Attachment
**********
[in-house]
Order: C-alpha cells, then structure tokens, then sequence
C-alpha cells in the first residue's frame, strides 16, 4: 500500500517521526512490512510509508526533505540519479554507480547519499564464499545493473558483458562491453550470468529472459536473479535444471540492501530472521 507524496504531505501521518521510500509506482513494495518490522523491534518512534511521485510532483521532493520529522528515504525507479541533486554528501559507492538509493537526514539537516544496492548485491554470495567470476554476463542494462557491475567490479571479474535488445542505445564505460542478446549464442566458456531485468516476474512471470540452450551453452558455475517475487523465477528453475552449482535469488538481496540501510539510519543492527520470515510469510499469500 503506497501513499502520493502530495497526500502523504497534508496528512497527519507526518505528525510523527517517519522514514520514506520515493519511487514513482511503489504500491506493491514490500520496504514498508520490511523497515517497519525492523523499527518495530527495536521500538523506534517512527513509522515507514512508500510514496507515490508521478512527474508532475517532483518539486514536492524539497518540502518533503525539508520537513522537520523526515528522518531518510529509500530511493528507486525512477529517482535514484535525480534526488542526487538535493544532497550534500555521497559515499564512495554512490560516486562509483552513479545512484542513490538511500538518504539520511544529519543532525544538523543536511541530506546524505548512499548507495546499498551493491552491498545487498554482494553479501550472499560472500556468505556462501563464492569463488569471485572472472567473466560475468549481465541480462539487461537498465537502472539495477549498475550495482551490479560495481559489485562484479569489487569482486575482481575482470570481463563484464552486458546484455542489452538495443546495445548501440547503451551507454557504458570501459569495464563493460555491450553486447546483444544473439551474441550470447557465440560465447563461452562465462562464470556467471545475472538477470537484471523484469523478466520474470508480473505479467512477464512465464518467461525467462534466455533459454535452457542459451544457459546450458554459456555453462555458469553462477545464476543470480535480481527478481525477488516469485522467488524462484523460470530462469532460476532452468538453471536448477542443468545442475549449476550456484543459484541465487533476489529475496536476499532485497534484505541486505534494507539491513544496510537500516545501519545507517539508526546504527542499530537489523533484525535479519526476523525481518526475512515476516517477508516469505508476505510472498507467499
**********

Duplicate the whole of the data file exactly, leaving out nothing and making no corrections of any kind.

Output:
[in-house]
Order: C-alpha cells, then structure tokens, then sequence
C-alpha cells in the first residue's frame, strides 16, 4: 500500500517521526512490512510509508526533505540519479554507480547519499564464499545493473558483458562491453550470468529472459536473479535444471540492501530472521 507524496504531505501521518521510500509506482513494495518490522523491534518512534511521485510532483521532493520529522528515504525507479541533486554528501559507492538509493537526514539537516544496492548485491554470495567470476554476463542494462557491475567490479571479474535488445542505445564505460542478446549464442566458456531485468516476474512471470540452450551453452558455475517475487523465477528453475552449482535469488538481496540501510539510519543492527520470515510469510499469500 503506497501513499502520493502530495497526500502523504497534508496528512497527519507526518505528525510523527517517519522514514520514506520515493519511487514513482511503489504500491506493491514490500520496504514498508520490511523497515517497519525492523523499527518495530527495536521500538523506534517512527513509522515507514512508500510514496507515490508521478512527474508532475517532483518539486514536492524539497518540502518533503525539508520537513522537520523526515528522518531518510529509500530511493528507486525512477529517482535514484535525480534526488542526487538535493544532497550534500555521497559515499564512495554512490560516486562509483552513479545512484542513490538511500538518504539520511544529519543532525544538523543536511541530506546524505548512499548507495546499498551493491552491498545487498554482494553479501550472499560472500556468505556462501563464492569463488569471485572472472567473466560475468549481465541480462539487461537498465537502472539495477549498475550495482551490479560495481559489485562484479569489487569482486575482481575482470570481463563484464552486458546484455542489452538495443546495445548501440547503451551507454557504458570501459569495464563493460555491450553486447546483444544473439551474441550470447557465440560465447563461452562465462562464470556467471545475472538477470537484471523484469523478466520474470508480473505479467512477464512465464518467461525467462534466455533459454535452457542459451544457459546450458554459456555453462555458469553462477545464476543470480535480481527478481525477488516469485522467488524462484523460470530462469532460476532452468538453471536448477542443468545442475549449476550456484543459484541465487533476489529475496536476499532485497534484505541486505534494507539491513544496510537500516545501519545507517539508526546504527542499530537489523533484525535479519526476523525481518526475512515476516517477508516469505508476505510472498507467499